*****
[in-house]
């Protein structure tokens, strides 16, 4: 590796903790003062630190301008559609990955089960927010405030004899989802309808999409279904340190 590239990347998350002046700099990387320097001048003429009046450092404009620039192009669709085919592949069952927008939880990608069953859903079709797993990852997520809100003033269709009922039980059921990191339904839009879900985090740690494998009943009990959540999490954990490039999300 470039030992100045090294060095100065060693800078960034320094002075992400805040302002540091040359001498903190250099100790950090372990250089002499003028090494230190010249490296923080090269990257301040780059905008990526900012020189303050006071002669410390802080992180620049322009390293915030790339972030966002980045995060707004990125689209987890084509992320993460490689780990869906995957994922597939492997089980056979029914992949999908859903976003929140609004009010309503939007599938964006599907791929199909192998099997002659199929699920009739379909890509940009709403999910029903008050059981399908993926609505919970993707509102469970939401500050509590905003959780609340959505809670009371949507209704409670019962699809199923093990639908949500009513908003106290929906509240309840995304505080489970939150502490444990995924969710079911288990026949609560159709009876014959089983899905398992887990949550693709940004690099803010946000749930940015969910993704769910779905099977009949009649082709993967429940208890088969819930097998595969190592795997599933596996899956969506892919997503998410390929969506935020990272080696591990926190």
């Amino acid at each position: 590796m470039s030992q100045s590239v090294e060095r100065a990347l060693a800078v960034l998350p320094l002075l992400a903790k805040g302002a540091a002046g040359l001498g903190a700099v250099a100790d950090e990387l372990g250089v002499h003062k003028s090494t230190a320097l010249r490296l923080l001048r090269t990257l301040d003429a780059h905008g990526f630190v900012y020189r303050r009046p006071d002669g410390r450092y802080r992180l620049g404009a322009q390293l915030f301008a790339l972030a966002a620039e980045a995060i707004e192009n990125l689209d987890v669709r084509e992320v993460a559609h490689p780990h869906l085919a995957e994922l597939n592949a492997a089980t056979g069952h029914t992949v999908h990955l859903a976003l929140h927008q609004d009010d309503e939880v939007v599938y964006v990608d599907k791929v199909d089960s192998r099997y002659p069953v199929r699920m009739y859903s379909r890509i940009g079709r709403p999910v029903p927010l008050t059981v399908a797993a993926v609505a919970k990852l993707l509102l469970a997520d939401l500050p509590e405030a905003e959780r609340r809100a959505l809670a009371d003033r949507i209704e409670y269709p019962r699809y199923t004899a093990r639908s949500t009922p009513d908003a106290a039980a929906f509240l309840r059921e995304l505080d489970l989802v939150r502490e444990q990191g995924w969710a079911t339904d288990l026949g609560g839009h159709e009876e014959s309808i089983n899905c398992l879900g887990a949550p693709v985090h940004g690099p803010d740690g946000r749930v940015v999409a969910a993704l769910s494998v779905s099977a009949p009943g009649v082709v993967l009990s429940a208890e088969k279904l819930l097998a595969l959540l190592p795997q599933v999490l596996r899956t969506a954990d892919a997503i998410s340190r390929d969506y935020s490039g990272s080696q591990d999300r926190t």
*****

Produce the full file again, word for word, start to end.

[in-house]
């Protein structure tokens, strides 16, 4: 590796903790003062630190301008559609990955089960927010405030004899989802309808999409279904340190 590239990347998350002046700099990387320097001048003429009046450092404009620039192009669709085919592949069952927008939880990608069953859903079709797993990852997520809100003033269709009922039980059921990191339904839009879900985090740690494998009943009990959540999490954990490039999300 470039030992100045090294060095100065060693800078960034320094002075992400805040302002540091040359001498903190250099100790950090372990250089002499003028090494230190010249490296923080090269990257301040780059905008990526900012020189303050006071002669410390802080992180620049322009390293915030790339972030966002980045995060707004990125689209987890084509992320993460490689780990869906995957994922597939492997089980056979029914992949999908859903976003929140609004009010309503939007599938964006599907791929199909192998099997002659199929699920009739379909890509940009709403999910029903008050059981399908993926609505919970993707509102469970939401500050509590905003959780609340959505809670009371949507209704409670019962699809199923093990639908949500009513908003106290929906509240309840995304505080489970939150502490444990995924969710079911288990026949609560159709009876014959089983899905398992887990949550693709940004690099803010946000749930940015969910993704769910779905099977009949009649082709993967429940208890088969819930097998595969190592795997599933596996899956969506892919997503998410390929969506935020990272080696591990926190």
């Amino acid at each position: 590796m470039s030992q100045s590239v090294e060095r100065a990347l060693a800078v960034l998350p320094l002075l992400a903790k805040g302002a540091a002046g040359l001498g903190a700099v250099a100790d950090e990387l372990g250089v002499h003062k003028s090494t230190a320097l010249r490296l923080l001048r090269t990257l301040d003429a780059h905008g990526f630190v900012y020189r303050r009046p006071d002669g410390r450092y802080r992180l620049g404009a322009q390293l915030f301008a790339l972030a966002a620039e980045a995060i707004e192009n990125l689209d987890v669709r084509e992320v993460a559609h490689p780990h869906l085919a995957e994922l597939n592949a492997a089980t056979g069952h029914t992949v999908h990955l859903a976003l929140h927008q609004d009010d309503e939880v939007v599938y964006v990608d599907k791929v199909d089960s192998r099997y002659p069953v199929r699920m009739y859903s379909r890509i940009g079709r709403p999910v029903p927010l008050t059981v399908a797993a993926v609505a919970k990852l993707l509102l469970a997520d939401l500050p509590e405030a905003e959780r609340r809100a959505l809670a009371d003033r949507i209704e409670y269709p019962r699809y199923t004899a093990r639908s949500t009922p009513d908003a106290a039980a929906f509240l309840r059921e995304l505080d489970l989802v939150r502490e444990q990191g995924w969710a079911t339904d288990l026949g609560g839009h159709e009876e014959s309808i089983n899905c398992l879900g887990a949550p693709v985090h940004g690099p803010d740690g946000r749930v940015v999409a969910a993704l769910s494998v779905s099977a009949p009943g009649v082709v993967l009990s429940a208890e088969k279904l819930l097998a595969l959540l190592p795997q599933v999490l596996r899956t969506a954990d892919a997503i998410s340190r390929d969506y935020s490039g990272s080696q591990d999300r926190t």